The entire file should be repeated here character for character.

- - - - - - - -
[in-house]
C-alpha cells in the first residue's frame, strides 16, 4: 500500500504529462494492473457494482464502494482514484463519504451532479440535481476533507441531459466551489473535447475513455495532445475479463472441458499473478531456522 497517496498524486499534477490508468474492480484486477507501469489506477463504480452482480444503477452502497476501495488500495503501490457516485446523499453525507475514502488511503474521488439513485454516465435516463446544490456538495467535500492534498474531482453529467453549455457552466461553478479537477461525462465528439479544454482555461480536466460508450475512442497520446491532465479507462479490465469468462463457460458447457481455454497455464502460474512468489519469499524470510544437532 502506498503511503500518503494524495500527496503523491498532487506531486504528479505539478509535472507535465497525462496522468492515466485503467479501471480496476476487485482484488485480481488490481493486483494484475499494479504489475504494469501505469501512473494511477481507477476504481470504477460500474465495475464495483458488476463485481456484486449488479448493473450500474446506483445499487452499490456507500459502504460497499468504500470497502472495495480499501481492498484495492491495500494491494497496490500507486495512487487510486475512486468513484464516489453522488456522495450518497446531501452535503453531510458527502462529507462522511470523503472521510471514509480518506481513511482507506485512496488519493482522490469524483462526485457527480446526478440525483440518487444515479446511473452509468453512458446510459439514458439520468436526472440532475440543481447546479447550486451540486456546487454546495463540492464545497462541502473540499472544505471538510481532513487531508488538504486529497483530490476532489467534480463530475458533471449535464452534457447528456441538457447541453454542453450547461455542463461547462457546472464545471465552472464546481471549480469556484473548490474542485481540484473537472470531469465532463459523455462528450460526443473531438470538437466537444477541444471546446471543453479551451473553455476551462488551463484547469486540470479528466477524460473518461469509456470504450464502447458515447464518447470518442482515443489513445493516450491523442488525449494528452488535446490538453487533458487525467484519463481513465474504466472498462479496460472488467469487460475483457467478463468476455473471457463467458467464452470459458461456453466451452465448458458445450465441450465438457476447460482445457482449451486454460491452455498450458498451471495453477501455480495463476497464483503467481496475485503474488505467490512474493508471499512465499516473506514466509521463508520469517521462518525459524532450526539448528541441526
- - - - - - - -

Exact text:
[in-house]
C-alpha cells in the first residue's frame, strides 16, 4: 500500500504529462494492473457494482464502494482514484463519504451532479440535481476533507441531459466551489473535447475513455495532445475479463472441458499473478531456522 497517496498524486499534477490508468474492480484486477507501469489506477463504480452482480444503477452502497476501495488500495503501490457516485446523499453525507475514502488511503474521488439513485454516465435516463446544490456538495467535500492534498474531482453529467453549455457552466461553478479537477461525462465528439479544454482555461480536466460508450475512442497520446491532465479507462479490465469468462463457460458447457481455454497455464502460474512468489519469499524470510544437532 502506498503511503500518503494524495500527496503523491498532487506531486504528479505539478509535472507535465497525462496522468492515466485503467479501471480496476476487485482484488485480481488490481493486483494484475499494479504489475504494469501505469501512473494511477481507477476504481470504477460500474465495475464495483458488476463485481456484486449488479448493473450500474446506483445499487452499490456507500459502504460497499468504500470497502472495495480499501481492498484495492491495500494491494497496490500507486495512487487510486475512486468513484464516489453522488456522495450518497446531501452535503453531510458527502462529507462522511470523503472521510471514509480518506481513511482507506485512496488519493482522490469524483462526485457527480446526478440525483440518487444515479446511473452509468453512458446510459439514458439520468436526472440532475440543481447546479447550486451540486456546487454546495463540492464545497462541502473540499472544505471538510481532513487531508488538504486529497483530490476532489467534480463530475458533471449535464452534457447528456441538457447541453454542453450547461455542463461547462457546472464545471465552472464546481471549480469556484473548490474542485481540484473537472470531469465532463459523455462528450460526443473531438470538437466537444477541444471546446471543453479551451473553455476551462488551463484547469486540470479528466477524460473518461469509456470504450464502447458515447464518447470518442482515443489513445493516450491523442488525449494528452488535446490538453487533458487525467484519463481513465474504466472498462479496460472488467469487460475483457467478463468476455473471457463467458467464452470459458461456453466451452465448458458445450465441450465438457476447460482445457482449451486454460491452455498450458498451471495453477501455480495463476497464483503467481496475485503474488505467490512474493508471499512465499516473506514466509521463508520469517521462518525459524532450526539448528541441526